A further explanation is that NPCs only assemble on regions of the NE that are tightly attached to the underlying chromatin, which happens to be adjacent to the fusing spindle membranes. It could therefore be that the reasons for these observations are simply topological – NPCs cannot form on the spindle membrane because they could not be transferred to the nuclear envelope as they span a double membrane, and NPCs cannot form on the underlying nuclear membrane because it is inaccessible to cytosolic components (e.g. solubilized nucleoporins). It could be that only as the two membranes fuse and attach to the chromatin do they become topologically favourable for NPC assembly. Notice that, even though chromatin is not required for NPC assembly, NPCs are preferentially assembled on chromatin-associated membranes (Dabauvalle et al., 1991). Significant evidence exists, however, for sorting of disassembling nuclear membranes during mitosis (Collas and Courvalin, 2000) and at least two distinct fractions can be isolated from Xenopus egg extracts (Vigers and Lohka, 1991; Drummond et al., 1999), both of which are necessary to initiate NE and NPC assembly. In the case of syncytial Drosophila embryos it has been shown that inner nuclear membrane proteins, such as lamin and otefin, are indeed sorted to the overlying spindle envelope (Harel et al., 1989). These proteins might be involved in attaching the inner membrane to the chromatin, a process that could promote NPC assembly. An additional possible reason for the preferential assembly of NPCs along the sites of fusion between the NE and the spindle envelope is the negative curvature of the membrane at this point. It has been shown that negative membrane curvature stimulates recruitment of proteins (Kozlov et al., 1989) and so could cause preferential recruitment of nucleoporins to these regions. Some or all of these disparate explanations (and others) could contribute to this observation. Extensive immuno-gold labelling of thin sections through teleophase nuclei using antibodies to nucleoporins and inner membrane proteins will help to resolve this.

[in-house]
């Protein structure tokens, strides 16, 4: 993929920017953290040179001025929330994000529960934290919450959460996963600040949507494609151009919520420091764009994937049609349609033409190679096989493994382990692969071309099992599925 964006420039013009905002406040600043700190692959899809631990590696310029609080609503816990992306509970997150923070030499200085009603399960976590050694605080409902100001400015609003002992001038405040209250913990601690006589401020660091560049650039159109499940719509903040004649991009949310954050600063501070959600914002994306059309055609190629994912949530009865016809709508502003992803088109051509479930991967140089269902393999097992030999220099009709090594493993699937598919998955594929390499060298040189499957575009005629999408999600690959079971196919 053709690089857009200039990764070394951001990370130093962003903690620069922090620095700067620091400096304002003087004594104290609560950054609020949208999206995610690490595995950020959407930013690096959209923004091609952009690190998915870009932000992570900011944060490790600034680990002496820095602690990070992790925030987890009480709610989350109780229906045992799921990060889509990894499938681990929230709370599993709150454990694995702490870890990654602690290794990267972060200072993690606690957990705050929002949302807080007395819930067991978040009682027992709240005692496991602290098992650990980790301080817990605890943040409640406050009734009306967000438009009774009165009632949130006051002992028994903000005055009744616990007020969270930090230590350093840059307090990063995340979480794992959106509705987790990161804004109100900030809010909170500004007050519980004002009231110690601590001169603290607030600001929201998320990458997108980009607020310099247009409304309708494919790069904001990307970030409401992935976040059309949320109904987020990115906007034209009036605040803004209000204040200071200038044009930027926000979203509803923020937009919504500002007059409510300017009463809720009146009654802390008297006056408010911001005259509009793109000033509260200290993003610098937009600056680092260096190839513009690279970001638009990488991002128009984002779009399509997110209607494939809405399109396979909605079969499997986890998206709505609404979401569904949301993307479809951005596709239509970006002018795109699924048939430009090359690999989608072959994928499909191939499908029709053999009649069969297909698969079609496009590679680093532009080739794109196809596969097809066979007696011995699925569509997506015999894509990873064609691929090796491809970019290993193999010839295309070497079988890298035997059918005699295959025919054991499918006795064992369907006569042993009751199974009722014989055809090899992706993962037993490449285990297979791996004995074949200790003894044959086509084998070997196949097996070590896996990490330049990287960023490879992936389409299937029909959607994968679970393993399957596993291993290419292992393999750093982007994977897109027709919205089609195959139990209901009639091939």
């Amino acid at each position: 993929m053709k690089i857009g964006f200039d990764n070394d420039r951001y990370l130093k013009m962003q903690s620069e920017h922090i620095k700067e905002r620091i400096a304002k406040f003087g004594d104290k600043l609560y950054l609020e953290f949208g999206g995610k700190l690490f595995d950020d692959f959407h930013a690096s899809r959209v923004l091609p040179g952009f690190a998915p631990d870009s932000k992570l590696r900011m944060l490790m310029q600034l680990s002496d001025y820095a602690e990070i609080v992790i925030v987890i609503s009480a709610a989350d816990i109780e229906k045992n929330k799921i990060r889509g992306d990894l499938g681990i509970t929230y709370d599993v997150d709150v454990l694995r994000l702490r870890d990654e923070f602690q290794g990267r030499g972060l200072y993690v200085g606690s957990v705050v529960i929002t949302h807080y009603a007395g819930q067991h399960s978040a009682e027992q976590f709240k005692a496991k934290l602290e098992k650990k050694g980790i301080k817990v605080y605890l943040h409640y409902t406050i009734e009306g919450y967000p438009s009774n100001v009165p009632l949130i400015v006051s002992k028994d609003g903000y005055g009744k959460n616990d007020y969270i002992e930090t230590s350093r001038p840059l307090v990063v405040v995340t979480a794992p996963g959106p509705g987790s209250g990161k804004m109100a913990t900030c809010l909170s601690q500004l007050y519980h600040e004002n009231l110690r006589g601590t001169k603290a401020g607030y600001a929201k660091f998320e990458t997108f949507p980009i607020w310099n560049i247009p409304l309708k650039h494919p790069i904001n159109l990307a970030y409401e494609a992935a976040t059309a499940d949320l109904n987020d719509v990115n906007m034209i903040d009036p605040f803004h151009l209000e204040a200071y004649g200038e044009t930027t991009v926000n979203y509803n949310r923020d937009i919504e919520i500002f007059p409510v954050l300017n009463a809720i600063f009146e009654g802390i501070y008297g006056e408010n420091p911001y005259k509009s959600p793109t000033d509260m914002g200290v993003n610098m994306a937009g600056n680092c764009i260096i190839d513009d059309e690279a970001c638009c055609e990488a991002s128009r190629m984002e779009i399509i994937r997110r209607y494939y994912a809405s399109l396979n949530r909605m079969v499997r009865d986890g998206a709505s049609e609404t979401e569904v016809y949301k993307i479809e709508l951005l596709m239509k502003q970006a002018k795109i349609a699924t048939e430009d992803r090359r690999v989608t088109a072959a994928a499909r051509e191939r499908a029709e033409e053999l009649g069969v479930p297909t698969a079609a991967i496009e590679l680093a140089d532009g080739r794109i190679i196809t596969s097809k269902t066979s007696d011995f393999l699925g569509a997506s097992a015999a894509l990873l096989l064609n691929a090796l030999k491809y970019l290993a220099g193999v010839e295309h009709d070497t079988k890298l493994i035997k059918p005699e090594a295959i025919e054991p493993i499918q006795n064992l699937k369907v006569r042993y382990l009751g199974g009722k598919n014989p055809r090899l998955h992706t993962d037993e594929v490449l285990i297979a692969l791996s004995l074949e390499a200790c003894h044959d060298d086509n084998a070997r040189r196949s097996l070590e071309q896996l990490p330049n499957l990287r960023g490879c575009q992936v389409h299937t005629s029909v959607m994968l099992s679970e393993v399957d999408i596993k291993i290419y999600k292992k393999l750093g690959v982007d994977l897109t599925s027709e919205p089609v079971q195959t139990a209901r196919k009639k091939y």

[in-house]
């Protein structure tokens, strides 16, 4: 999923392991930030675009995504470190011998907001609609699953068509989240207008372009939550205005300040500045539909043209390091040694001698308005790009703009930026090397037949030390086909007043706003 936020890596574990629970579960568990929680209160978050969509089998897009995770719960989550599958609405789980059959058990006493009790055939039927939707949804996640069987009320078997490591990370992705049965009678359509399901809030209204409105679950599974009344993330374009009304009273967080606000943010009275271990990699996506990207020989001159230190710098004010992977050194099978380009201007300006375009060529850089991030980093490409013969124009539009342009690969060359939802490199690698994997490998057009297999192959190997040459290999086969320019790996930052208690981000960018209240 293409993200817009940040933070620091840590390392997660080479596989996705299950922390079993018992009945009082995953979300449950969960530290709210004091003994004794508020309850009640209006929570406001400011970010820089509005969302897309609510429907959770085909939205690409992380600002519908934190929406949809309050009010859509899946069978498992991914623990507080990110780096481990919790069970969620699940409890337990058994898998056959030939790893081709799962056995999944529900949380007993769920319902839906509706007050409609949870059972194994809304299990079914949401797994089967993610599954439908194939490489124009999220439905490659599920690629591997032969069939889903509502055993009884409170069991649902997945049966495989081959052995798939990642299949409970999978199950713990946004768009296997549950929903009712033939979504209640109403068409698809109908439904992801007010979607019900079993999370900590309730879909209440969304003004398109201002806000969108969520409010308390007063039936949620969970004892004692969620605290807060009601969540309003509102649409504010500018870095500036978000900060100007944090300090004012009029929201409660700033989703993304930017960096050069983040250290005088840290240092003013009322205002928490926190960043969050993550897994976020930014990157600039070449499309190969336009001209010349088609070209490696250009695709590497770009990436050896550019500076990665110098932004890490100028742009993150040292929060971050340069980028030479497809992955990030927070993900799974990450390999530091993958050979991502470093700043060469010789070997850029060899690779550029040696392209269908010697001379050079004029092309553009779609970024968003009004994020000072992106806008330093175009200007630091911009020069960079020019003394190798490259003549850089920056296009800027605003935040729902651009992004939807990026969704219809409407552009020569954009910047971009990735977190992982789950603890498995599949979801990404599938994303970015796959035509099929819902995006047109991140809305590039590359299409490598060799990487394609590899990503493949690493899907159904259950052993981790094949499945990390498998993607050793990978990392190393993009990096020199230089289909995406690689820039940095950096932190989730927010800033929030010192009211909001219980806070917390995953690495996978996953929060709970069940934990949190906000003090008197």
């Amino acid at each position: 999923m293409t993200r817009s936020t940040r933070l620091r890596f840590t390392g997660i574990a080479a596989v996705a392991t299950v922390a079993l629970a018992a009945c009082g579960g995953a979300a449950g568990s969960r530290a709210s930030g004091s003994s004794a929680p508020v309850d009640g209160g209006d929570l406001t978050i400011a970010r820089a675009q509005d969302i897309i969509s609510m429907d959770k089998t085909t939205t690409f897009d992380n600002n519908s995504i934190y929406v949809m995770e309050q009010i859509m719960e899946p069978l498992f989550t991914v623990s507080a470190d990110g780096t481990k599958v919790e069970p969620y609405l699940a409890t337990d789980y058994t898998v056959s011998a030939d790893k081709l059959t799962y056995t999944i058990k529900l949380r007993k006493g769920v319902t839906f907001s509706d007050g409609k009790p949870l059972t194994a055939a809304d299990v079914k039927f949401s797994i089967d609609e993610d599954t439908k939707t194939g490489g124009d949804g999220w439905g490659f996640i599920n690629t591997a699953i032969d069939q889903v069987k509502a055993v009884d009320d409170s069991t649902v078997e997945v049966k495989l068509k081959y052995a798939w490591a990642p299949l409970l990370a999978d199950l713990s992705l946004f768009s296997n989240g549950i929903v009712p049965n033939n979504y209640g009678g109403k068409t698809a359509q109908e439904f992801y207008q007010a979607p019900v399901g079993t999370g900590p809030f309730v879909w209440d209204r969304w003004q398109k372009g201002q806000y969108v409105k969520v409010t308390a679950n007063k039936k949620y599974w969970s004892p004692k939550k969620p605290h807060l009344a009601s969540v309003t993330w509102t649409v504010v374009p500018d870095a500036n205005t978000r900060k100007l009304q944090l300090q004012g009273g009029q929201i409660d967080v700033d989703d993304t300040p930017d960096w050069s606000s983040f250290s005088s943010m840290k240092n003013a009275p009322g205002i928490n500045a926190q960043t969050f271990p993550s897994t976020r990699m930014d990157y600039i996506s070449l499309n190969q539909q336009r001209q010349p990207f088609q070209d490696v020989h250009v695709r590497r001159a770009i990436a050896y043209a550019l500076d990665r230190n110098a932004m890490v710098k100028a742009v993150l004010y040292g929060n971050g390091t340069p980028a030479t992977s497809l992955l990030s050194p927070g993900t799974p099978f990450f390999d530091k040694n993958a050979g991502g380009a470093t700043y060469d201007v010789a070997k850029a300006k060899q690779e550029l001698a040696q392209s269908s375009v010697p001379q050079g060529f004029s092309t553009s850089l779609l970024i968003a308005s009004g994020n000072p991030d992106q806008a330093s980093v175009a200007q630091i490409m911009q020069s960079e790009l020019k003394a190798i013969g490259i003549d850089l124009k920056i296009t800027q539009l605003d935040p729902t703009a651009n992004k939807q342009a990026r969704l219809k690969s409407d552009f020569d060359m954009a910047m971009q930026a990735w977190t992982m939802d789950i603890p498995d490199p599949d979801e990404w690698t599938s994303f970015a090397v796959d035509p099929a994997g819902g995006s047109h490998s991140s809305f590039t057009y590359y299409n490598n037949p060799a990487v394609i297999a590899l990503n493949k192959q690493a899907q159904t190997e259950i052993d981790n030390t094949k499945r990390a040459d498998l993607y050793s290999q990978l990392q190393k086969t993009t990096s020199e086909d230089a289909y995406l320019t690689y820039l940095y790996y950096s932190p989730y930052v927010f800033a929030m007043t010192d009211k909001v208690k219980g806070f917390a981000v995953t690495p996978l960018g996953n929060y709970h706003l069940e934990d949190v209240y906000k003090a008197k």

NPC clusters are observed in early interphase, possibly because they have assembled in specific regions. Clusters are also observed in early NE assembly in egg extracts (Goldberg et al., 1992). It has been shown that nuclei assembled in vitro without a lamina have NPCs that remain in clusters (Goldberg et al., 1995) and, in Drosophila, flies containing a mutated gene for lamin Dm0 also have clustered NPCs (Lenz-Böhme et al., 1997). As the lamina is assembled relatively late in the NE reassembly process, it is likely that the lamina or lamin-associated proteins (Gotzmann and Foisner, 1999) are required to distribute the NPCs as early interphase progresses.
Because we can identify the stage of mitosis by the morphology of nuclei in the semi-closed mitosis of early Drosophila embryos, we can assign the appearance of NPC intermediates to specific stages of nuclear disassembly or assembly, confirming in vivo the previous in vitro model for the steps of NPC assembly. We find that NPCs do not assemble in random positions but apparently at the site of fusion between the spindle envelope and the mitotic NE. We have also shown that same structural intermediates might also be involved in NPC disassembly.
Thanks to V. G. Budker for discussion, P. Chantry for artwork and S. Bagley for artwork and help with graphics. This work was supported by The Wellcome Trust, The Cancer Research Campaign UK, The Russian Foundation for Basic Research and the Human Frontiers Science Programme.